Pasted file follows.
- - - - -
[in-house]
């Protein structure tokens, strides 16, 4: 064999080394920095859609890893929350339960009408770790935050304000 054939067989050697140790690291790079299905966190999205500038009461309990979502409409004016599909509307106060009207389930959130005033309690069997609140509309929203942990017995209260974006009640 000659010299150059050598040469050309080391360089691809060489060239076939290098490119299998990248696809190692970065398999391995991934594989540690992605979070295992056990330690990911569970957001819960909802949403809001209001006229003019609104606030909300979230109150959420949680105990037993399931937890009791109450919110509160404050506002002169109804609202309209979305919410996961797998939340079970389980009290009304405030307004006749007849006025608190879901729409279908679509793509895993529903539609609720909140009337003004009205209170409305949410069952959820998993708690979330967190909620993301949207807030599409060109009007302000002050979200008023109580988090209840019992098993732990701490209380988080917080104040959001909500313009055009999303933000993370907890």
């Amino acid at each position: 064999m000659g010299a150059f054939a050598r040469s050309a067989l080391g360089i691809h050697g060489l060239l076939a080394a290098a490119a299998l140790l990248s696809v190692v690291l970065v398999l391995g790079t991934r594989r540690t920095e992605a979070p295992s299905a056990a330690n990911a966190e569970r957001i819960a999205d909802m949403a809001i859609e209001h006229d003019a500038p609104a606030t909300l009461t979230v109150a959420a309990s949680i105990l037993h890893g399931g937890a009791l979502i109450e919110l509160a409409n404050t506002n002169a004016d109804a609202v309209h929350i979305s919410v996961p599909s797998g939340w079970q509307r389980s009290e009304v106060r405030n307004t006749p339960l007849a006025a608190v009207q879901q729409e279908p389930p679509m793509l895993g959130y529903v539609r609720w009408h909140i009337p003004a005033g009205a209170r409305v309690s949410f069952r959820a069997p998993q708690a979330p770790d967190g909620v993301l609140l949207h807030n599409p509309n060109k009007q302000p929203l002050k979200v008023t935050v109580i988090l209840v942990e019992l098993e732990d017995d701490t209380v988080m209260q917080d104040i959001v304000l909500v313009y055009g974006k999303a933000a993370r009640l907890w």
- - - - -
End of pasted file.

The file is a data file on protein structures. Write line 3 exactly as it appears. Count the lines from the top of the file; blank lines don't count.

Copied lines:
């Amino acid at each position: 064999m000659g010299a150059f054939a050598r040469s050309a067989l080391g360089i691809h050697g060489l060239l076939a080394a290098a490119a299998l140790l990248s696809v190692v690291l970065v398999l391995g790079t991934r594989r540690t920095e992605a979070p295992s299905a056990a330690n990911a966190e569970r957001i819960a999205d909802m949403a809001i859609e209001h006229d003019a500038p609104a606030t909300l009461t979230v109150a959420a309990s949680i105990l037993h890893g399931g937890a009791l979502i109450e919110l509160a409409n404050t506002n002169a004016d109804a609202v309209h929350i979305s919410v996961p599909s797998g939340w079970q509307r389980s009290e009304v106060r405030n307004t006749p339960l007849a006025a608190v009207q879901q729409e279908p389930p679509m793509l895993g959130y529903v539609r609720w009408h909140i009337p003004a005033g009205a209170r409305v309690s949410f069952r959820a069997p998993q708690a979330p770790d967190g909620v993301l609140l949207h807030n599409p509309n060109k009007q302000p929203l002050k979200v008023t935050v109580i988090l209840v942990e019992l098993e732990d017995d701490t209380v988080m209260q917080d104040i959001v304000l909500v313009y055009g974006k999303a933000a993370r009640l907890w």